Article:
Experience in Hungary expands education for scholarship winner
|Scholarships helped Nathan Grine spend five weeks in Europe. Source: Nathan Grine|
From Liberty Center in northwest Ohio to the Liberty Statue in Budapest, traveling abroad has broadened the horizons of Nathan Grine.
Grine is a second-year strategic communications major at The Ohio State University. He grew up in Liberty Center, a town just outside of Toledo. This summer he spent five weeks in Hungary as well as parts of Poland and Austria.
“My grandfather was from Hungary. He came over when he was 19 to escape the 1956 revolution,” Grine said. His grandfather’s stories drew him to the idea of traveling abroad.
While in Europe, he and his classmate learned about politics, culture and history. He said the bond between the students he traveled with remains.
“It connects you to the world,” he said. “It makes you a global citizen. It makes you a traveler, not a tourist.”
The Wolfe Study Abroad Scholarship and the Keith and Linda Monda International Experience Scholarship helped fund Grine’s trip.
|Ohio State students study abroad in Budapest. Source: Nathan Grine|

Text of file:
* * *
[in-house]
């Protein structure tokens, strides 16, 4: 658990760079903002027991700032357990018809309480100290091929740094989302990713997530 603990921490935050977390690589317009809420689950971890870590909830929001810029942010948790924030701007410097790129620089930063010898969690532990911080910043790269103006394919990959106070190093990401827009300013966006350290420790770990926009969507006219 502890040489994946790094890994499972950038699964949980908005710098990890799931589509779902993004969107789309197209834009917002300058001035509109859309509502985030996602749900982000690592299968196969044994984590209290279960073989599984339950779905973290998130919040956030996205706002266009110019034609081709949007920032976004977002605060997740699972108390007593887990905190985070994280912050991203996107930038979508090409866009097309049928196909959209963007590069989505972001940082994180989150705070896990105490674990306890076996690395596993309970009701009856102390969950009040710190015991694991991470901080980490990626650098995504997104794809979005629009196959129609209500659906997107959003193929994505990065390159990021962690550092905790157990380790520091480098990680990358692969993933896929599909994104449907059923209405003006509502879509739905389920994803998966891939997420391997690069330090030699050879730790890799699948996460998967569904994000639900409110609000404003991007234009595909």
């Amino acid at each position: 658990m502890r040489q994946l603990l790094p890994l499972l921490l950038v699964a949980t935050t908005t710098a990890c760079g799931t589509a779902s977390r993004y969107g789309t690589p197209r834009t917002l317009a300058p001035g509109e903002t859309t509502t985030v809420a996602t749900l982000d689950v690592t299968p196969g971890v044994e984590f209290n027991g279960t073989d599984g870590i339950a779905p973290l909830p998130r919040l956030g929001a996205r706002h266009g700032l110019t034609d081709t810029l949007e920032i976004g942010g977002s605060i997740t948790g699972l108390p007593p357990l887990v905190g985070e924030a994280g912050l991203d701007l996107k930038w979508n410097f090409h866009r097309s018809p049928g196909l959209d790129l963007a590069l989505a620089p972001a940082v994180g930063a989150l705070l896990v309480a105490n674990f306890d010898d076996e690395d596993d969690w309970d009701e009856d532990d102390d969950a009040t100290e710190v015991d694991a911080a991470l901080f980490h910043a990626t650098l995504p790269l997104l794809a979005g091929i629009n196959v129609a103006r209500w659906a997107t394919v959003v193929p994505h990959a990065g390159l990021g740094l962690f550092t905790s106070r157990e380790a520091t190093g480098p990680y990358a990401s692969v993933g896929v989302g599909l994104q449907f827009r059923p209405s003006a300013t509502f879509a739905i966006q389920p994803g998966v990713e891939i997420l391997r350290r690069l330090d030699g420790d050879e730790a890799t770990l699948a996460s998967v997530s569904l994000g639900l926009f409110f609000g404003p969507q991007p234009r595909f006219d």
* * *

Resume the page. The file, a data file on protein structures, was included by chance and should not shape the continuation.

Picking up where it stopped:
Scholarships have also fueled his education. Grine is a member of the Mount Leadership Society and Morrill Diversity Scholars program.
His experiences are supported by the But for Ohio State campaign. The seven-year fundraising effort raised more than $3 billion – including $520 million for scholarships.
“It takes a financial burden off of you that most students worry about,” Grine said. “It allows me to focus on what I really should focus on which is academics, networking, professional development and growth.”
Grine said he loves public speaking and is applying to be an intern on The Ellen DeGeneres Show. At some point he said he wants his own talk show or radio show. A role as a leadership instructor is also something he aspires to.
“I love interacting with people,” he said.
Grine sees more travel in his future – an experience he hopes all Buckeyes take part in.
“The skills that I learned while abroad are applicable in my personal life and my professional life,” he said. “I have a newfound appreciation for people and humanity and culture.”